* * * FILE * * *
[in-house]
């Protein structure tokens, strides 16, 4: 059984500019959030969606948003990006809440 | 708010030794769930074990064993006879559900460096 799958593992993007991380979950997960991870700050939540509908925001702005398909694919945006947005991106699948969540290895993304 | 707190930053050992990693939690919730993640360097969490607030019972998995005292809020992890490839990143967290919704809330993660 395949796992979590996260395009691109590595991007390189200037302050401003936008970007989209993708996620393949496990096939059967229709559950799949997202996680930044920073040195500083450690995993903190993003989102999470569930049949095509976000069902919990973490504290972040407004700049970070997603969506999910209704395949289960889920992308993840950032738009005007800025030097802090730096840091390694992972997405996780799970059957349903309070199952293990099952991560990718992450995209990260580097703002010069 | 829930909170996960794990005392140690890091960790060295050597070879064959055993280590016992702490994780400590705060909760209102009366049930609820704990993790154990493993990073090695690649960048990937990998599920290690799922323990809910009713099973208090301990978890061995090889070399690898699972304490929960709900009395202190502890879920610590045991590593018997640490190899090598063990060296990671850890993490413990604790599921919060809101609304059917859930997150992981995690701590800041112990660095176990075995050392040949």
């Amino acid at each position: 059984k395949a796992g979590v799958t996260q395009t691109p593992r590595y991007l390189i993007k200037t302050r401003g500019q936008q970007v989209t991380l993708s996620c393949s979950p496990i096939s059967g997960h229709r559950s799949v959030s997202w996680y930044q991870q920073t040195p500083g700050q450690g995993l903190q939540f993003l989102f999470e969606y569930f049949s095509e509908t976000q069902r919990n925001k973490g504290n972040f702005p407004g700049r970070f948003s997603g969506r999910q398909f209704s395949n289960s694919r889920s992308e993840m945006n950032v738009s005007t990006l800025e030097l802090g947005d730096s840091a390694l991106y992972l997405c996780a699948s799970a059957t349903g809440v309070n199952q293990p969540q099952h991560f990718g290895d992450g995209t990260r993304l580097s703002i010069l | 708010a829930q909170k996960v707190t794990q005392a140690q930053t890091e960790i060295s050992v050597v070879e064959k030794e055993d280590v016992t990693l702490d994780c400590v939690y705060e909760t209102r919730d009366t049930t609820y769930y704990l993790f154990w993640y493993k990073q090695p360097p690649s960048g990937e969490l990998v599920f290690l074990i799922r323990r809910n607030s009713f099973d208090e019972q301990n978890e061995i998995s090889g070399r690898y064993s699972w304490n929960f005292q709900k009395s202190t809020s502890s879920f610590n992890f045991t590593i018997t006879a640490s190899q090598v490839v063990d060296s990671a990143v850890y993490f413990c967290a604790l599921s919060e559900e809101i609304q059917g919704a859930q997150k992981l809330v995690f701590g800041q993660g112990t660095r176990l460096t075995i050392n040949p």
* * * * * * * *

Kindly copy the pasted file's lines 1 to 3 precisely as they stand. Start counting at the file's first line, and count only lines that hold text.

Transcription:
[in-house]
């Protein structure tokens, strides 16, 4: 059984500019959030969606948003990006809440 | 708010030794769930074990064993006879559900460096 799958593992993007991380979950997960991870700050939540509908925001702005398909694919945006947005991106699948969540290895993304 | 707190930053050992990693939690919730993640360097969490607030019972998995005292809020992890490839990143967290919704809330993660 395949796992979590996260395009691109590595991007390189200037302050401003936008970007989209993708996620393949496990096939059967229709559950799949997202996680930044920073040195500083450690995993903190993003989102999470569930049949095509976000069902919990973490504290972040407004700049970070997603969506999910209704395949289960889920992308993840950032738009005007800025030097802090730096840091390694992972997405996780799970059957349903309070199952293990099952991560990718992450995209990260580097703002010069 | 829930909170996960794990005392140690890091960790060295050597070879064959055993280590016992702490994780400590705060909760209102009366049930609820704990993790154990493993990073090695690649960048990937990998599920290690799922323990809910009713099973208090301990978890061995090889070399690898699972304490929960709900009395202190502890879920610590045991590593018997640490190899090598063990060296990671850890993490413990604790599921919060809101609304059917859930997150992981995690701590800041112990660095176990075995050392040949």
């Amino acid at each position: 059984k395949a796992g979590v799958t996260q395009t691109p593992r590595y991007l390189i993007k200037t302050r401003g500019q936008q970007v989209t991380l993708s996620c393949s979950p496990i096939s059967g997960h229709r559950s799949v959030s997202w996680y930044q991870q920073t040195p500083g700050q450690g995993l903190q939540f993003l989102f999470e969606y569930f049949s095509e509908t976000q069902r919990n925001k973490g504290n972040f702005p407004g700049r970070f948003s997603g969506r999910q398909f209704s395949n289960s694919r889920s992308e993840m945006n950032v738009s005007t990006l800025e030097l802090g947005d730096s840091a390694l991106y992972l997405c996780a699948s799970a059957t349903g809440v309070n199952q293990p969540q099952h991560f990718g290895d992450g995209t990260r993304l580097s703002i010069l | 708010a829930q909170k996960v707190t794990q005392a140690q930053t890091e960790i060295s050992v050597v070879e064959k030794e055993d280590v016992t990693l702490d994780c400590v939690y705060e909760t209102r919730d009366t049930t609820y769930y704990l993790f154990w993640y493993k990073q090695p360097p690649s960048g990937e969490l990998v599920f290690l074990i799922r323990r809910n607030s009713f099973d208090e019972q301990n978890e061995i998995s090889g070399r690898y064993s699972w304490n929960f005292q709900k009395s202190t809020s502890s879920f610590n992890f045991t590593i018997t006879a640490s190899q090598v490839v063990d060296s990671a990143v850890y993490f413990c967290a604790l599921s919060e559900e809101i609304q059917g919704a859930q997150k992981l809330v995690f701590g800041q993660g112990t660095r176990l460096t075995i050392n040949p």